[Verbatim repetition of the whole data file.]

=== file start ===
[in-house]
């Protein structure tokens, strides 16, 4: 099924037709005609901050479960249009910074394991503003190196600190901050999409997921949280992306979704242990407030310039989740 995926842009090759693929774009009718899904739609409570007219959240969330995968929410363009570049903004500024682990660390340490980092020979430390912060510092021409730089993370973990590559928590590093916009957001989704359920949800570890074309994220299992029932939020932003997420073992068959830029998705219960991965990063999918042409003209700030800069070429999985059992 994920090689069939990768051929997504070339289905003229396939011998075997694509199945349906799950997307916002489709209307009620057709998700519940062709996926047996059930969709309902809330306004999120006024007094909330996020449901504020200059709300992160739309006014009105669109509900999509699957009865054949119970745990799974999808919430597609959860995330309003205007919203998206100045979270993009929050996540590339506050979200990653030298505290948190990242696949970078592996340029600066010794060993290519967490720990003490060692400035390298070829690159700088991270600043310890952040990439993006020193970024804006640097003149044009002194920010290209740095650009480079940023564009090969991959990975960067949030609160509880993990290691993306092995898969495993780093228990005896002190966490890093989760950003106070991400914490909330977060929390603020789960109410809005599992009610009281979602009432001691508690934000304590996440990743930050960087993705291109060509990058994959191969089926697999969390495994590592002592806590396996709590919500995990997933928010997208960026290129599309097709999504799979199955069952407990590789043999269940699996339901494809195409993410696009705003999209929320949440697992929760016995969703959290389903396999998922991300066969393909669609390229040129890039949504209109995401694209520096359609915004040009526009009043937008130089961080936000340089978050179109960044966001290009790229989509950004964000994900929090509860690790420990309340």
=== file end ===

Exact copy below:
[in-house]
């Protein structure tokens, strides 16, 4: 099924037709005609901050479960249009910074394991503003190196600190901050999409997921949280992306979704242990407030310039989740 995926842009090759693929774009009718899904739609409570007219959240969330995968929410363009570049903004500024682990660390340490980092020979430390912060510092021409730089993370973990590559928590590093916009957001989704359920949800570890074309994220299992029932939020932003997420073992068959830029998705219960991965990063999918042409003209700030800069070429999985059992 994920090689069939990768051929997504070339289905003229396939011998075997694509199945349906799950997307916002489709209307009620057709998700519940062709996926047996059930969709309902809330306004999120006024007094909330996020449901504020200059709300992160739309006014009105669109509900999509699957009865054949119970745990799974999808919430597609959860995330309003205007919203998206100045979270993009929050996540590339506050979200990653030298505290948190990242696949970078592996340029600066010794060993290519967490720990003490060692400035390298070829690159700088991270600043310890952040990439993006020193970024804006640097003149044009002194920010290209740095650009480079940023564009090969991959990975960067949030609160509880993990290691993306092995898969495993780093228990005896002190966490890093989760950003106070991400914490909330977060929390603020789960109410809005599992009610009281979602009432001691508690934000304590996440990743930050960087993705291109060509990058994959191969089926697999969390495994590592002592806590396996709590919500995990997933928010997208960026290129599309097709999504799979199955069952407990590789043999269940699996339901494809195409993410696009705003999209929320949440697992929760016995969703959290389903396999998922991300066969393909669609390229040129890039949504209109995401694209520096359609915004040009526009009043937008130089961080936000340089978050179109960044966001290009790229989509950004964000994900929090509860690790420990309340």